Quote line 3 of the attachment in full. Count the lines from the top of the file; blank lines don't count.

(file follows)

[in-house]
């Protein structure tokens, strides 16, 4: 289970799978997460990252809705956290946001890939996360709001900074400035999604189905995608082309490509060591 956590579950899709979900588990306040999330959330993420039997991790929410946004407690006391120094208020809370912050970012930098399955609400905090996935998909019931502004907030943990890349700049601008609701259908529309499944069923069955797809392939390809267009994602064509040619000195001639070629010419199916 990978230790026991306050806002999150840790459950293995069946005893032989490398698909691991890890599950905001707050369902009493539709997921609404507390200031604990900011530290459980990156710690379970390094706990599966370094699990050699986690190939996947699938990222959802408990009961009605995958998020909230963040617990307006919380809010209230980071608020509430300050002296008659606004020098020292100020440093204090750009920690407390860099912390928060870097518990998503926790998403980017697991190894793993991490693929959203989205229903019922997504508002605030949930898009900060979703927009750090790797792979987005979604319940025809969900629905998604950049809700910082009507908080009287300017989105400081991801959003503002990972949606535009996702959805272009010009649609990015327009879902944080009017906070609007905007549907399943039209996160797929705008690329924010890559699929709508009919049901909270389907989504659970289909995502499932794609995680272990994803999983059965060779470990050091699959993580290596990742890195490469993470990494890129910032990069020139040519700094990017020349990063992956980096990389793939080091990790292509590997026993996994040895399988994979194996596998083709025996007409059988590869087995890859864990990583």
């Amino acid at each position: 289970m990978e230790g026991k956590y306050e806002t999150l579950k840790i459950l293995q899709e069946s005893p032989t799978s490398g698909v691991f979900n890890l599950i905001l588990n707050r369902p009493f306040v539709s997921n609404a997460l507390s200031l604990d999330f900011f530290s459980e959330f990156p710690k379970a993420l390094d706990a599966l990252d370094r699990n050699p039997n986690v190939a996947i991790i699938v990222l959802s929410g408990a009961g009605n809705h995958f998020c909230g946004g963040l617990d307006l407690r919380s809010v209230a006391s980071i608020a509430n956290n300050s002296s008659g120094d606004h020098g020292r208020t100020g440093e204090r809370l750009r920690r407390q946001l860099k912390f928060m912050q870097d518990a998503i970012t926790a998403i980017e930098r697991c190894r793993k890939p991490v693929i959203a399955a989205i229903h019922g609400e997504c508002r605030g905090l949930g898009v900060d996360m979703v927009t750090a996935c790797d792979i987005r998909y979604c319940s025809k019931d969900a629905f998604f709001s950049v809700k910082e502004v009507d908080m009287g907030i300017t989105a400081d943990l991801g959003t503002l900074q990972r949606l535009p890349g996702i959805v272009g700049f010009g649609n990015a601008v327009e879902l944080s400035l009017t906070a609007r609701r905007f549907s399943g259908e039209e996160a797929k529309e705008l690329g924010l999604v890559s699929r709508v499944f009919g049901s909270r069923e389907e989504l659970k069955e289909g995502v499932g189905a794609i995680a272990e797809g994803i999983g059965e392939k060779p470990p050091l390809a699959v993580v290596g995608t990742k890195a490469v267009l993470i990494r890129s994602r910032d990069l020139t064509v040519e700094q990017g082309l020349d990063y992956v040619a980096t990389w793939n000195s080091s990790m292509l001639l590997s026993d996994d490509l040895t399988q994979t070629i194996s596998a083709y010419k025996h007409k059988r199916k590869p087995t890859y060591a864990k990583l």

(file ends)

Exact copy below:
């Amino acid at each position: 289970m990978e230790g026991k956590y306050e806002t999150l579950k840790i459950l293995q899709e069946s005893p032989t799978s490398g698909v691991f979900n890890l599950i905001l588990n707050r369902p009493f306040v539709s997921n609404a997460l507390s200031l604990d999330f900011f530290s459980e959330f990156p710690k379970a993420l390094d706990a599966l990252d370094r699990n050699p039997n986690v190939a996947i991790i699938v990222l959802s929410g408990a009961g009605n809705h995958f998020c909230g946004g963040l617990d307006l407690r919380s809010v209230a006391s980071i608020a509430n956290n300050s002296s008659g120094d606004h020098g020292r208020t100020g440093e204090r809370l750009r920690r407390q946001l860099k912390f928060m912050q870097d518990a998503i970012t926790a998403i980017e930098r697991c190894r793993k890939p991490v693929i959203a399955a989205i229903h019922g609400e997504c508002r605030g905090l949930g898009v900060d996360m979703v927009t750090a996935c790797d792979i987005r998909y979604c319940s025809k019931d969900a629905f998604f709001s950049v809700k910082e502004v009507d908080m009287g907030i300017t989105a400081d943990l991801g959003t503002l900074q990972r949606l535009p890349g996702i959805v272009g700049f010009g649609n990015a601008v327009e879902l944080s400035l009017t906070a609007r609701r905007f549907s399943g259908e039209e996160a797929k529309e705008l690329g924010l999604v890559s699929r709508v499944f009919g049901s909270r069923e389907e989504l659970k069955e289909g995502v499932g189905a794609i995680a272990e797809g994803i999983g059965e392939k060779p470990p050091l390809a699959v993580v290596g995608t990742k890195a490469v267009l993470i990494r890129s994602r910032d990069l020139t064509v040519e700094q990017g082309l020349d990063y992956v040619a980096t990389w793939n000195s080091s990790m292509l001639l590997s026993d996994d490509l040895t399988q994979t070629i194996s596998a083709y010419k025996h007409k059988r199916k590869p087995t890859y060591a864990k990583l």